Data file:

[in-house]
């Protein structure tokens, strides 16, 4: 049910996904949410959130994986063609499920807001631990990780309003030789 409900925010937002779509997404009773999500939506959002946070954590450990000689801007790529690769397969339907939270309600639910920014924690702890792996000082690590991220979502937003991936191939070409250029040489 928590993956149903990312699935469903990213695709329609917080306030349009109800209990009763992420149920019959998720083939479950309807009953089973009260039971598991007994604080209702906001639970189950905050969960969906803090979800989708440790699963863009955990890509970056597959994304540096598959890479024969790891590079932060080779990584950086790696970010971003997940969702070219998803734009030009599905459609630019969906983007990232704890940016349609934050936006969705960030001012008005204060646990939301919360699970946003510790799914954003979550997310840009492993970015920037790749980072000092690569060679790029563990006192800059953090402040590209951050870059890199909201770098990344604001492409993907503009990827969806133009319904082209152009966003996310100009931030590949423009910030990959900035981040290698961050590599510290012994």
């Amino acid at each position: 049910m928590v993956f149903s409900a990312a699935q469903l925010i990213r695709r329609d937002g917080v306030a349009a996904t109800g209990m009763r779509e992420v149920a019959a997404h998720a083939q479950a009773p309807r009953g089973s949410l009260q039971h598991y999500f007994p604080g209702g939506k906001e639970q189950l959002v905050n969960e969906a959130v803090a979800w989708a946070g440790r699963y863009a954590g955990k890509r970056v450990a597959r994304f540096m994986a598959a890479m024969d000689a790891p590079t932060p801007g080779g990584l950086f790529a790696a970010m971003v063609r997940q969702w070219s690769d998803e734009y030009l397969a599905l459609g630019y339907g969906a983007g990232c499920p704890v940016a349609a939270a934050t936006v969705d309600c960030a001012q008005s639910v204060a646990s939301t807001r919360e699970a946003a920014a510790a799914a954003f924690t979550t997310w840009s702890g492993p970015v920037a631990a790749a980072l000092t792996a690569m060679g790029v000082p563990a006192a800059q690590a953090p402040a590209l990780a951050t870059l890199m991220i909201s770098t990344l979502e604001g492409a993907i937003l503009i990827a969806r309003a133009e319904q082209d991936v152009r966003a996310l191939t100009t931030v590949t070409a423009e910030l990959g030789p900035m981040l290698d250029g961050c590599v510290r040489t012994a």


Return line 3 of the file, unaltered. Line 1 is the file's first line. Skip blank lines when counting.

């Amino acid at each position: 049910m928590v993956f149903s409900a990312a699935q469903l925010i990213r695709r329609d937002g917080v306030a349009a996904t109800g209990m009763r779509e992420v149920a019959a997404h998720a083939q479950a009773p309807r009953g089973s949410l009260q039971h598991y999500f007994p604080g209702g939506k906001e639970q189950l959002v905050n969960e969906a959130v803090a979800w989708a946070g440790r699963y863009a954590g955990k890509r970056v450990a597959r994304f540096m994986a598959a890479m024969d000689a790891p590079t932060p801007g080779g990584l950086f790529a790696a970010m971003v063609r997940q969702w070219s690769d998803e734009y030009l397969a599905l459609g630019y339907g969906a983007g990232c499920p704890v940016a349609a939270a934050t936006v969705d309600c960030a001012q008005s639910v204060a646990s939301t807001r919360e699970a946003a920014a510790a799914a954003f924690t979550t997310w840009s702890g492993p970015v920037a631990a790749a980072l000092t792996a690569m060679g790029v000082p563990a006192a800059q690590a953090p402040a590209l990780a951050t870059l890199m991220i909201s770098t990344l979502e604001g492409a993907i937003l503009i990827a969806r309003a133009e319904q082209d991936v152009r966003a996310l191939t100009t931030v590949t070409a423009e910030l990959g030789p900035m981040l290698d250029g961050c590599v510290r040489t012994a």